CHICAGO -- Researchers and doctors across the nation are digging deeper into the mystery of Sudden Infant Death Syndrome and finding clues that suggest many of the deaths labeled as SIDS are instead other rare maladies that have been overlooked or inadequately diagnosed by doctors. And they're still arguing -- loudly -- over how many are murders.
As the debate rages, the federal Centers for Disease Control and Prevention has launched in Chicago one of the largest and most comprehensive studies of environmental and social risk factors for SIDS. The $1 million study is aimed at pinpointing a baby's risks from such things as exposure to cigarette smoke, sleeping position and room temperature.
Chicago has one of the highest rates of such deaths in the nation, a statistic that experts find as inexplicable as SIDS itself.
Every year, SIDS kills about 7,000 infants nationally. It is a leading cause of infant mortality -- and one of the most perplexing -- because it leaves no tell-tale marks on body organs that would allow pathologists to trace a fatal chain of events. Autopsies reveal nothing; critical organs, such as the heart and brain, appear healthy.
"SIDS is probably not a single entity," said Dr. Charles Strom, director of medical genetics at Illinois Masonic Medical Center in Chicago, voicing an opinion shared by many experts.
"It's probably a combination of many things, and theories come and theories go. It's like an onion. You peel away one layer at a time."
One of the latest and most sensational theories comes from Dr. Michael Bennett, a clinical biochemist and associate professor at Baylor University Medical Center in Waco, Texas. Since last year, Dr. Bennett has been examining tissue and blood samples of suspected SIDS victims in 20 Illinois counties.
His research, he said, indicates that as many as 5 percent of deaths labeled SIDS here were actually caused by a rare metabolic problem called Medium-Chain Acyl-CoA Dehydrogenace, or MCAD. Another 15 percent of SIDS deaths, he said, are caused by other genetic errors of metabolism, which, like MCAD, prevent victims from correctly processing food and ridding their bodies of waste.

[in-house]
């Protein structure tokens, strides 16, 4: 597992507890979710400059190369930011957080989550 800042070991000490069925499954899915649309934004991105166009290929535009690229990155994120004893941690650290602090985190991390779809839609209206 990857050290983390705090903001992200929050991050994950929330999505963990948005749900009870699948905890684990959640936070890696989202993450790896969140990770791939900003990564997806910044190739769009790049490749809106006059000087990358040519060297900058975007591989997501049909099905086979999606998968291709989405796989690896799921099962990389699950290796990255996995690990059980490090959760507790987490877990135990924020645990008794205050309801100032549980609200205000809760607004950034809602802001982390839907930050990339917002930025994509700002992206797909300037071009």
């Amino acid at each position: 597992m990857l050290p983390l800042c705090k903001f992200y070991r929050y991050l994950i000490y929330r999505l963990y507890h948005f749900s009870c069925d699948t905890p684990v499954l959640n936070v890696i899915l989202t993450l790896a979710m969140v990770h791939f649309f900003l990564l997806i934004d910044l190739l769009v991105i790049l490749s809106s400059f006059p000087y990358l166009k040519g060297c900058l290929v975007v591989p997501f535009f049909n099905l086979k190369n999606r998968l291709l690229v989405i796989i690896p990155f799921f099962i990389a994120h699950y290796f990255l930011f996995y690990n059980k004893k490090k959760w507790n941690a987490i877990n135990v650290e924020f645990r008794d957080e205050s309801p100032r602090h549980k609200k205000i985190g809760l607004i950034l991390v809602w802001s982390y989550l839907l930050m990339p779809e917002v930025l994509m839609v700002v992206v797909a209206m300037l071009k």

"This means that babies' lives can be saved down the road," with early detection and treatment, said Kane County (Ill.) Coroner Mary Lou Kearns, who has changed her SIDS ruling on several cases in which Dr. Bennett later found that the babies had died from metabolic defects.
Rare metabolic deficiencies can be missed when babies die because county pathologists generally do not test for the defects. The tests are expensive, and the current autopsy methods of preserving blood and tissue destroy the enzymes that must be analyzed to make the diagnosis.
Unlike SIDS babies, most babies with inborn metabolism problems are sick before they die. They are lethargic, have fevers and infections and problems with feeding and gaining weight, experts say.
But others who have the defect appear to be healthy until they suddenly die.
Even though his findings have yet to be confirmed, Dr. Bennett's research is prompting some authorities to change the way they investigate infant deaths, particularly a series of deaths in a single family.
In recent years, police and medical examiners have believed that the statistical odds of three babies dying of SIDS in one household are almost infinitesimal. They usually suspect homicide when a third baby dies and no explanation is found.
But such cases can be explained by genetic metabolic defects, said Dr. Bennett, noting that if both parents carry the gene, each child has a one-in-four chance of being born with the defect.
As research and interest in SIDS have mounted in recent years, )) authorities have begun to call for more stringent medical and forensic examinations of infant deaths.
Dr. Millard Bass, a private New York pathologist, has claimed in widely disputed research papers that he has investigated SIDS deaths only to find that they were actually caused by leaky gas vent pipes, defective furnaces, drunken mothers who fell asleep on their babies or homicides.
Recent studies in Britain, New Zealand and Australia showed marked decreases in SIDS deaths after public awareness campaigns urged parents to put babies on their backs in bed.